But Public Assistants is currently facing eviction. 

It’s a common story in this city.

Part of Councilman Van Bramer’s efforts include the creation of a city-run agency that can help oversee cultural spaces like they have in cities like Seattle where they’ve developed systems of community ownership for arts spaces. 

“I think that's really critical here, particularly for black and brown cultural communities,” said Councilman Van Bramer. “Most of our small community-based cultural organizations, if they have any space at all, rent that space and that makes them incredibly vulnerable to changes and the real estate market in their neighborhood makes them vulnerable to speculation.” 

For Duque Cifuentes, this precarity has a pretty direct line through history.

“We know that historically in the U.S. that lineage of access or lack thereof to land ownership is directly a child of the slave trade,” she said. “It's directly along race lines so when we look at the performing arts sector, and we look at supporting Black, Indigenous, people of colors, disabled, immigrant artists—we're also looking at a generation of people that do not have easy access to land ownership, to rentals to leases.”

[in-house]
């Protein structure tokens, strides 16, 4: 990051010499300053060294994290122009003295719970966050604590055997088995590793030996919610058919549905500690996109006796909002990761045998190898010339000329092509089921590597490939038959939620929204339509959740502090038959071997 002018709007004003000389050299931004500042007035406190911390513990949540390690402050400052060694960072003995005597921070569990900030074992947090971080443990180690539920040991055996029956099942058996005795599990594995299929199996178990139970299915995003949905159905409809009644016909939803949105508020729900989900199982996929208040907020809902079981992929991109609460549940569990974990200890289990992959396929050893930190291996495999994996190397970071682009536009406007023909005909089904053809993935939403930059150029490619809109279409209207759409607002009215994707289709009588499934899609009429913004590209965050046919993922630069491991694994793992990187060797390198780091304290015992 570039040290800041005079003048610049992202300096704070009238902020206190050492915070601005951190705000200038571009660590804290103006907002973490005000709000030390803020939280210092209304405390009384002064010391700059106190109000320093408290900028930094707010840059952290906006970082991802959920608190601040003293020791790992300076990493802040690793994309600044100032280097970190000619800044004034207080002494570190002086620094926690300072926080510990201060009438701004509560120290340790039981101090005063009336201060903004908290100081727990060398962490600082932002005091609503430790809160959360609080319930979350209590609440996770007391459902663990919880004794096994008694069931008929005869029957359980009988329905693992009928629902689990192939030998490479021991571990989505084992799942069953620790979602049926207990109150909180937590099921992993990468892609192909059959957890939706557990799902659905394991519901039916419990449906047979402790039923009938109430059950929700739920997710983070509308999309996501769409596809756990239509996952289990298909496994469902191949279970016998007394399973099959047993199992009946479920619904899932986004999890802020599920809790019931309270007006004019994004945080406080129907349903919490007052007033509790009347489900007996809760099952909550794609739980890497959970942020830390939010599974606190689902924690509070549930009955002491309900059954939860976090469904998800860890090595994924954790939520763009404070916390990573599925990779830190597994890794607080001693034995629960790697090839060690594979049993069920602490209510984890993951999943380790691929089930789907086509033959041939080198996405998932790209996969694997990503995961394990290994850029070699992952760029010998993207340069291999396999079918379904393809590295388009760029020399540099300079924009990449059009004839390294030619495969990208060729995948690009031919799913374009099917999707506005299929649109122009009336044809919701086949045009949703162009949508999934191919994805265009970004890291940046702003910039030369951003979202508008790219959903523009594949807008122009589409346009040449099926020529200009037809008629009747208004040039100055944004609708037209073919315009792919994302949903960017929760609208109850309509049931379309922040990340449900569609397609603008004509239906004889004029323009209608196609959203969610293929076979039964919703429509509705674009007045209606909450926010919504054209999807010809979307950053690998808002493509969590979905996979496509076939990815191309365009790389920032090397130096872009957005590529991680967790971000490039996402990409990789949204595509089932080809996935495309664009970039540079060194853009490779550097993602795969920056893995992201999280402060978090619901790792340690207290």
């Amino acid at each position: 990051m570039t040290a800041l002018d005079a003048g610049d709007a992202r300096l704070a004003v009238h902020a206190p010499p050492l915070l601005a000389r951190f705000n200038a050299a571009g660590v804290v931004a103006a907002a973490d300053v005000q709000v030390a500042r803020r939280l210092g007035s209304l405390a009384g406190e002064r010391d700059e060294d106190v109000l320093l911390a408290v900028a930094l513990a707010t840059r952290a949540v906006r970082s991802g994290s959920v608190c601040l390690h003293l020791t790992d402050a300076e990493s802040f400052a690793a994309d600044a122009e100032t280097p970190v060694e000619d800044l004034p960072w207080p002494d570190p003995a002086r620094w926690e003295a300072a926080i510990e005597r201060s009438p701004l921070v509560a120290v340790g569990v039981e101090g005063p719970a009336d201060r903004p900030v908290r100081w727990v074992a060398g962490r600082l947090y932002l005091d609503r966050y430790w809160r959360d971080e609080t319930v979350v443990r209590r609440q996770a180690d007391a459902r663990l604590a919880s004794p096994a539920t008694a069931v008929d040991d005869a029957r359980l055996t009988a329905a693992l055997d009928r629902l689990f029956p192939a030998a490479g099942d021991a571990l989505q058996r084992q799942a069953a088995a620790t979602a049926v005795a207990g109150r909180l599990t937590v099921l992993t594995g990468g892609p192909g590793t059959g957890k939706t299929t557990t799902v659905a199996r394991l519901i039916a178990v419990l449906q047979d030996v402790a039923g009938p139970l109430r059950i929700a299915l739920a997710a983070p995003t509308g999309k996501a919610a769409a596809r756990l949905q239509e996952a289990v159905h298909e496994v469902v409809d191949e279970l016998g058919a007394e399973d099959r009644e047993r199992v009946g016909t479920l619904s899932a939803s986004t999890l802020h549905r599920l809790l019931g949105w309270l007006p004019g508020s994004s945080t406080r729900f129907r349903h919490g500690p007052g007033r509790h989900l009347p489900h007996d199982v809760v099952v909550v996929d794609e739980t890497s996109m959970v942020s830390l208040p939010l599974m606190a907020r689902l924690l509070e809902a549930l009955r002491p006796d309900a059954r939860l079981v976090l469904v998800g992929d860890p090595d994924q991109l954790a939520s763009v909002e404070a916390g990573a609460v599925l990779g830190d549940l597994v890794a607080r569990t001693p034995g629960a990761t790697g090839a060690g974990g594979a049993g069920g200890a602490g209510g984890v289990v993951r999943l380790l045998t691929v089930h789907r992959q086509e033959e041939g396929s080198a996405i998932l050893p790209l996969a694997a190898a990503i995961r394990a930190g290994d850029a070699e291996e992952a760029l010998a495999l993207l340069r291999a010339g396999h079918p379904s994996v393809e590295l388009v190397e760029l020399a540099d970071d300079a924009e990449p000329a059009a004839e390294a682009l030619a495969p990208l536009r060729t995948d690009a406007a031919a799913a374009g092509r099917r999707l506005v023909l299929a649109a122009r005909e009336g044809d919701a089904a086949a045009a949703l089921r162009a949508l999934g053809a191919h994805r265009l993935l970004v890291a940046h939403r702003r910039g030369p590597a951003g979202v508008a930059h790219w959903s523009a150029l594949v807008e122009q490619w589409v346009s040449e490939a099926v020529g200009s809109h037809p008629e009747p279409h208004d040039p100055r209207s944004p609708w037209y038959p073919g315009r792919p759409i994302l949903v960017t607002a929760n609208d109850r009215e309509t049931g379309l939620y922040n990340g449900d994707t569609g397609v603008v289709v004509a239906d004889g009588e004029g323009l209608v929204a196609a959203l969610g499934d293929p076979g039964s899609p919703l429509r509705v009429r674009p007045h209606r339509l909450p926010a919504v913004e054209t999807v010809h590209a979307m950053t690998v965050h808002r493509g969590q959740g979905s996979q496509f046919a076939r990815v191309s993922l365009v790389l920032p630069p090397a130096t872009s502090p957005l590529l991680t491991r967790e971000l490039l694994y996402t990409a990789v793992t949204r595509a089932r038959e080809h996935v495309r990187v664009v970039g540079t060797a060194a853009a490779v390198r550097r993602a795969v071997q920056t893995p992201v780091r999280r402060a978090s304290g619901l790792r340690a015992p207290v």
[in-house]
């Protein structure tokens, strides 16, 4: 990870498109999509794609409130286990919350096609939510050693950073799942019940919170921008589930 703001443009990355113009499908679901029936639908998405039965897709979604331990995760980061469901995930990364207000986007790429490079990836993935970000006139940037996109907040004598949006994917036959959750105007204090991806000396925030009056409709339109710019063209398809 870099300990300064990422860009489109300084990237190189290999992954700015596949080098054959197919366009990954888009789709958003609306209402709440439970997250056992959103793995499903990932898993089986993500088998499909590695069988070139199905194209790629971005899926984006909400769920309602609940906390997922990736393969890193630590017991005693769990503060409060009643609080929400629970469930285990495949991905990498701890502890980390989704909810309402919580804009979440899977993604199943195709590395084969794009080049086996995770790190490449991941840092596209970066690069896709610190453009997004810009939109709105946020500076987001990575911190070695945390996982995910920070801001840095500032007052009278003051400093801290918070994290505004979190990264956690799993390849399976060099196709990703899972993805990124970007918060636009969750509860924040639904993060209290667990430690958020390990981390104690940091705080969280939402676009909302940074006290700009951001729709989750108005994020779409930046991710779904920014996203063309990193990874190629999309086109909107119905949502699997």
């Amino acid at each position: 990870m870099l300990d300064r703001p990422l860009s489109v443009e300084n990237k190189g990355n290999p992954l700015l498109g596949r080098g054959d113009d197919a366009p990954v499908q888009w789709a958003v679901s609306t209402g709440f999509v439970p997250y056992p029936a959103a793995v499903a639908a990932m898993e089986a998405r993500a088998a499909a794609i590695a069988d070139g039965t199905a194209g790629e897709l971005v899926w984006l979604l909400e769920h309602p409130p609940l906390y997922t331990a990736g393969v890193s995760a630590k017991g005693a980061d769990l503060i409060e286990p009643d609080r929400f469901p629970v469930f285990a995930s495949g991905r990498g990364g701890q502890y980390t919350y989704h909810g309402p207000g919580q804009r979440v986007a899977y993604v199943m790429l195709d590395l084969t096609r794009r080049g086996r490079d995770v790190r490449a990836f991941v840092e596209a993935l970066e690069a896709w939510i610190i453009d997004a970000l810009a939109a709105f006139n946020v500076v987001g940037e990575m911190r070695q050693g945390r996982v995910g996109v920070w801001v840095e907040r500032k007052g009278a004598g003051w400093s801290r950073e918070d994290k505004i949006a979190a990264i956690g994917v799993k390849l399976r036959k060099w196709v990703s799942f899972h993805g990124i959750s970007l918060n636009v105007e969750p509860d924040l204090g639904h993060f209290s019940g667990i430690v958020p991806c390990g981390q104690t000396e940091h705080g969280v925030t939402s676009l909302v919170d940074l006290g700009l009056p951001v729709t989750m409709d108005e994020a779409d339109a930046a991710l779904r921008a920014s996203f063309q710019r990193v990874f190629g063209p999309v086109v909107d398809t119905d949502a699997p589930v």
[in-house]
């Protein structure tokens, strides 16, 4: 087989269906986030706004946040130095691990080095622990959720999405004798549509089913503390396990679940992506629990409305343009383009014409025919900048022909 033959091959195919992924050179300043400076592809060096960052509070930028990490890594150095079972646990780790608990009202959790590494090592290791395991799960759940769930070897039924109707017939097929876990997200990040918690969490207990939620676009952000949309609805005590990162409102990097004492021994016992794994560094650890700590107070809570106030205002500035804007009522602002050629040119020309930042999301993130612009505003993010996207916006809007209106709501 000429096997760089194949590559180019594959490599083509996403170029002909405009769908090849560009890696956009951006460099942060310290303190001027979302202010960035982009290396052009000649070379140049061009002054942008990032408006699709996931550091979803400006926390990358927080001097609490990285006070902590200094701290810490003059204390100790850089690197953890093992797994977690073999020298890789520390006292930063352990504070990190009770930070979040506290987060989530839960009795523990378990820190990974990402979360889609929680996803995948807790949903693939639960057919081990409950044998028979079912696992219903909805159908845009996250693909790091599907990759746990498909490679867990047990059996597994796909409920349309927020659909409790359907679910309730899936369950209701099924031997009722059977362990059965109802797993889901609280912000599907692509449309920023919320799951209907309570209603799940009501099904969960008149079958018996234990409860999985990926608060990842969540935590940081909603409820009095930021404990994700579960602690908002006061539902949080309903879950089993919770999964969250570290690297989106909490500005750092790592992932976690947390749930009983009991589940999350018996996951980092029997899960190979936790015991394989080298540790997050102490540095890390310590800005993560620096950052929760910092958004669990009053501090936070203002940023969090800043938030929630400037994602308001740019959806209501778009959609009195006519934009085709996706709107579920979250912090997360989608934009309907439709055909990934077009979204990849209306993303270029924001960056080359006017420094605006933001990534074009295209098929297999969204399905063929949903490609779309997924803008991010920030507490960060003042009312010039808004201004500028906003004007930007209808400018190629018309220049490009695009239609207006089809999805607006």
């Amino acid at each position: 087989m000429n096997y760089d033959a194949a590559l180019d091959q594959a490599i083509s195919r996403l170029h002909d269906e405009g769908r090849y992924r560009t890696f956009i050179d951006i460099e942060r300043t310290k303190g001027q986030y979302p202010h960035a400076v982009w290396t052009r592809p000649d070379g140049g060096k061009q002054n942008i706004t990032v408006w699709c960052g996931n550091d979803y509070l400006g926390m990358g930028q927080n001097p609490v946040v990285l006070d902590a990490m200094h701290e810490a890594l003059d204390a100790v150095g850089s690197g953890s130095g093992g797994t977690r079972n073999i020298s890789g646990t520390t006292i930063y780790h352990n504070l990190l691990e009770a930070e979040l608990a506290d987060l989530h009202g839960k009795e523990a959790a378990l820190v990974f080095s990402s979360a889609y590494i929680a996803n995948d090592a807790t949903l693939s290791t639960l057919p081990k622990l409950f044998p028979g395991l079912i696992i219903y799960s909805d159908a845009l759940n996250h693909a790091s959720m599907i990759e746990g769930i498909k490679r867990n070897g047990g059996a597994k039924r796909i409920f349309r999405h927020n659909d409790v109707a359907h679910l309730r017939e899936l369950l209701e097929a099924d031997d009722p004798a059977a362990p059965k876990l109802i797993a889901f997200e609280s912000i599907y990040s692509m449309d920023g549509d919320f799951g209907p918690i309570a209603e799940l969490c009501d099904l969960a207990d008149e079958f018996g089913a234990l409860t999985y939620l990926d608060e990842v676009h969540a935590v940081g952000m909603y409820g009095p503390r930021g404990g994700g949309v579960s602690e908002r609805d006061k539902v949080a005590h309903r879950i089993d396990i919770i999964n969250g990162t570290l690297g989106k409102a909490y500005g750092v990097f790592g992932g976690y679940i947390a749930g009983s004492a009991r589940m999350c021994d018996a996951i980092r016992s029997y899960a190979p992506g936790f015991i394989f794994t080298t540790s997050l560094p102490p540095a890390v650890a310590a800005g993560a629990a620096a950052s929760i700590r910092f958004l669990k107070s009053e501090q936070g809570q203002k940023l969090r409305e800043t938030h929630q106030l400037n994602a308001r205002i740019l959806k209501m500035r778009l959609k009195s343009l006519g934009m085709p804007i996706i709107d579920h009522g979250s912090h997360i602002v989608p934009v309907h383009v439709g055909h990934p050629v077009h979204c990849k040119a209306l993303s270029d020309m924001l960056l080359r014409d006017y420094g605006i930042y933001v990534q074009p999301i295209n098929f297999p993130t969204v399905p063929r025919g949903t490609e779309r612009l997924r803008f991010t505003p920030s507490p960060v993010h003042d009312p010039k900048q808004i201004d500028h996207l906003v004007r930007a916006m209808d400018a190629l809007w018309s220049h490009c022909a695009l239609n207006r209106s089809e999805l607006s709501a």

She said that there are many BIPOC organizations that are often priced out of their leases or mortgages and often negotiated into commercial rent contracts that are extractive for communities.

And though Jones is in the midst of an eviction crisis, he doesn’t want this current conflict to define what they’ve been able to build at Public Assistants.

“I don't want to exacerbate that,” he said. “I want to maintain a safe and brave space for everyone that already comes here. A project like this has even opened my mind further to collaborative art making and while it's not my own personal studio, per se, there's all this wall space inside and out and floor space to work on and call people to help. It’s just a whole different landscape of making.”